>Unexpected Lesson

>When I teach, I never know what the lesson will truly be.

That’s the gift teachers are given, I think. We plan, but the lesson might be something far more profound.

Last week I was in Atlanta as Artist in Residence for a national mental health organization. I teach on the Youth Track, 13-25 year olds. I’m there, techically, to teach a photography workshop, but it’s really a three-part session on self-expression. The work produced each year knocks my socks off.

The first session is shooting. We find an area near the hotel that will provide the richest amount of content for the photographers. This time it was Centennial Olympic Park. Coming back from the park, I was in the rear of the 21-person group walking with a straggler. As we neared the hotel, we saw a loud, energetic picket line of workers protesting low wages.

“This is my first protest!” The student, a high school junior from Montgomery, AL, was beside herself with excitement. She ran to document it with the few shots left on her camera.

Flushed and animated, she returned. “Do protests work?”

“Sure,” I said. “Peaceful, powerful protests work all the time. The ones that work are the ones that have clear goals.”

“Huh?” She had no idea what I was talking about. I tried to make it more personal.

“Do we have Jim Crow laws anymore?” I asked. I thought a light bulb of instant understanding would go off in the head of this African-American girl from Montgomery. The civil rights movement was seminal to forming everything that I am as a person, as an artist, as a political being. It’s a touchpoint. Sometimes I forget that not everyone thinks the way I do and that it was 50 years ago. Those events are history to this child. Ugly history. Maybe even boring history.

“Jim Crow? What are those? I don’t remember.”

Really? A girl from Montogermy, AL, didn’t know what Jim Crow laws were? I couldn’t decide if that was great or tragic.

I tried again: “Are there separate water fountains for blacks and whites anymore? Can you and I go to the hotel restaurant and have a meal together?”

She was starting to understand.

“Protests work,” I said. “You are growing up in a different world than I did because of peaceful protests.”

I got a look of “wow.” We spent the next 10 minutes talking about the power of peaceful protests. We talked about the Montgomery Bus Boycott, the Freedom Riders who came from all over the country to protest Jim Crow, Dr. King, the sanitation worker’s strike that cost Dr. King his life. We talked about what she might want to change in her life.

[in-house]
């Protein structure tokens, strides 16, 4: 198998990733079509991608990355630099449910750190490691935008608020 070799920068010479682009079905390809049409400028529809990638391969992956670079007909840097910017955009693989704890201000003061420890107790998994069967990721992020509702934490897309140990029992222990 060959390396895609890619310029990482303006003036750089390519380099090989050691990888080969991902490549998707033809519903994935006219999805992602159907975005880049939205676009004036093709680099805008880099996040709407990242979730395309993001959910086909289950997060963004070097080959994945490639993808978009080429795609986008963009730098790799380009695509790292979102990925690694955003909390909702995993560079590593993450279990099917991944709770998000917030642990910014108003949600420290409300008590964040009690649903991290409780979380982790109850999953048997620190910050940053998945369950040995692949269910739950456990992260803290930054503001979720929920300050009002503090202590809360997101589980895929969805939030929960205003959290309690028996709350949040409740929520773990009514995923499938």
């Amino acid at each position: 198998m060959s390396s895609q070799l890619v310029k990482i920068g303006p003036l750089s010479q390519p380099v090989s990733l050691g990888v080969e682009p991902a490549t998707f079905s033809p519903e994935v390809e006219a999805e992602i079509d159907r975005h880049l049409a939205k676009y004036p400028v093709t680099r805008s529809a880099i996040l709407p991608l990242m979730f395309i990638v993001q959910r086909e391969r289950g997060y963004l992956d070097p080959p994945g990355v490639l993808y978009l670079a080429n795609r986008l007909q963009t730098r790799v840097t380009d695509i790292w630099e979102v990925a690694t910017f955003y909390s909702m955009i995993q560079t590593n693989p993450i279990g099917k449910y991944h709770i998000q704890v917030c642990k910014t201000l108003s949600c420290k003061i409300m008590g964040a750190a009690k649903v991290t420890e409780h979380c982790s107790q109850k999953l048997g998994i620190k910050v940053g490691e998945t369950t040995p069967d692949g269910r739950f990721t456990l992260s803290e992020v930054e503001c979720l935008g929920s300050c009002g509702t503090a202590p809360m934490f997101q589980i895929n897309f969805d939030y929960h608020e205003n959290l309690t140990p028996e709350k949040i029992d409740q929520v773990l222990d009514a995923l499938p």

That a peaceful group can band together and work tirelessly to change a wrong turned out to be the lesson of day. For one girl. From one teacher.

Art Saves Lives.

Advertisements

About jeanevogelart

Art saves lives. That's my mantra and my motivation. My primary purpose as an artist is to inspire, entertain, make you smile, make you mad, make you think or recall a memory. I strive for work that is intimate and genuine, and sometimes whimsical. It's always more than a "pretty picture." I demand a relationship.
This entry was posted in Art Saves Lives, Civil Rights, Politics, Soap_Box, Stories, Workshop. Bookmark the permalink.

One Response to >Unexpected Lesson

  1. >What a beautiful story and a lesson for all of us! When things seem tough in the world, it's so important to look back and see how far we have come. People can change the world and I am so grateful for the freedom we have every day to make a difference.PS Happy Birthday!!

Leave a Reply

Fill in your details below or click an icon to log in:

WordPress.com Logo

You are commenting using your WordPress.com account. Log Out / Change )

Twitter picture

You are commenting using your Twitter account. Log Out / Change )

Facebook photo

You are commenting using your Facebook account. Log Out / Change )

Google+ photo

You are commenting using your Google+ account. Log Out / Change )

Connecting to %s